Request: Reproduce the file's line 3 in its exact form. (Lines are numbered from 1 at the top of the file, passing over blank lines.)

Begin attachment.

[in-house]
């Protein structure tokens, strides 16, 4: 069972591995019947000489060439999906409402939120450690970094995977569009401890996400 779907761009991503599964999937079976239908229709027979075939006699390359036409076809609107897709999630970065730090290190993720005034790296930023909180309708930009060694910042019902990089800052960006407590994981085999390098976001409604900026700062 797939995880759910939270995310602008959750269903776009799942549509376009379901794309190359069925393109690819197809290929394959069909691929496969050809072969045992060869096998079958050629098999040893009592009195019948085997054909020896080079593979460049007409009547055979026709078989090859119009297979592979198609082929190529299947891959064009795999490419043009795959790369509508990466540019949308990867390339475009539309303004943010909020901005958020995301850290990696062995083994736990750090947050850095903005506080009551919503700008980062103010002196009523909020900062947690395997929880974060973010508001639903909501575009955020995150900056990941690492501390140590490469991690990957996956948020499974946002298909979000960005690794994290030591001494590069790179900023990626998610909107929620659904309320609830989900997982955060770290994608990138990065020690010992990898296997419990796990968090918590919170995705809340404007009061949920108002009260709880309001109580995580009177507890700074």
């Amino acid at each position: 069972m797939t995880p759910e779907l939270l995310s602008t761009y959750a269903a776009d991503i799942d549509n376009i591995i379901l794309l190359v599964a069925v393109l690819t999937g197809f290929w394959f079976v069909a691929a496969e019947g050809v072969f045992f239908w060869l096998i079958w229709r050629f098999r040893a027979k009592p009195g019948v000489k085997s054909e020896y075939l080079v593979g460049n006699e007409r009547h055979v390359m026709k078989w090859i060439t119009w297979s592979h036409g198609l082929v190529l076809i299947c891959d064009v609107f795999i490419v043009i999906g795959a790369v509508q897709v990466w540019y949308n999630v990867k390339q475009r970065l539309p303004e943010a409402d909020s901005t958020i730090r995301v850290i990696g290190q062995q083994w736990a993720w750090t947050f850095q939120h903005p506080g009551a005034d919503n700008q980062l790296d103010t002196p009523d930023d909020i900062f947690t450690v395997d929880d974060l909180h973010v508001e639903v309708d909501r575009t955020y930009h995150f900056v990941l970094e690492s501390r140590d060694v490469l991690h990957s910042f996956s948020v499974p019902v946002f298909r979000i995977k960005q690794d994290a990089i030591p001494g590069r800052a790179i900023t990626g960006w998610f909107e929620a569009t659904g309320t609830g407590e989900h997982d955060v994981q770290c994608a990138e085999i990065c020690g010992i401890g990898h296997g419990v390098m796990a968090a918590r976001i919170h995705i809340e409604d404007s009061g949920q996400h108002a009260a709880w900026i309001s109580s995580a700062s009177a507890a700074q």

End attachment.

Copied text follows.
């Amino acid at each position: 069972m797939t995880p759910e779907l939270l995310s602008t761009y959750a269903a776009d991503i799942d549509n376009i591995i379901l794309l190359v599964a069925v393109l690819t999937g197809f290929w394959f079976v069909a691929a496969e019947g050809v072969f045992f239908w060869l096998i079958w229709r050629f098999r040893a027979k009592p009195g019948v000489k085997s054909e020896y075939l080079v593979g460049n006699e007409r009547h055979v390359m026709k078989w090859i060439t119009w297979s592979h036409g198609l082929v190529l076809i299947c891959d064009v609107f795999i490419v043009i999906g795959a790369v509508q897709v990466w540019y949308n999630v990867k390339q475009r970065l539309p303004e943010a409402d909020s901005t958020i730090r995301v850290i990696g290190q062995q083994w736990a993720w750090t947050f850095q939120h903005p506080g009551a005034d919503n700008q980062l790296d103010t002196p009523d930023d909020i900062f947690t450690v395997d929880d974060l909180h973010v508001e639903v309708d909501r575009t955020y930009h995150f900056v990941l970094e690492s501390r140590d060694v490469l991690h990957s910042f996956s948020v499974p019902v946002f298909r979000i995977k960005q690794d994290a990089i030591p001494g590069r800052a790179i900023t990626g960006w998610f909107e929620a569009t659904g309320t609830g407590e989900h997982d955060v994981q770290c994608a990138e085999i990065c020690g010992i401890g990898h296997g419990v390098m796990a968090a918590r976001i919170h995705i809340e409604d404007s009061g949920q996400h108002a009260a709880w900026i309001s109580s995580a700062s009177a507890a700074q």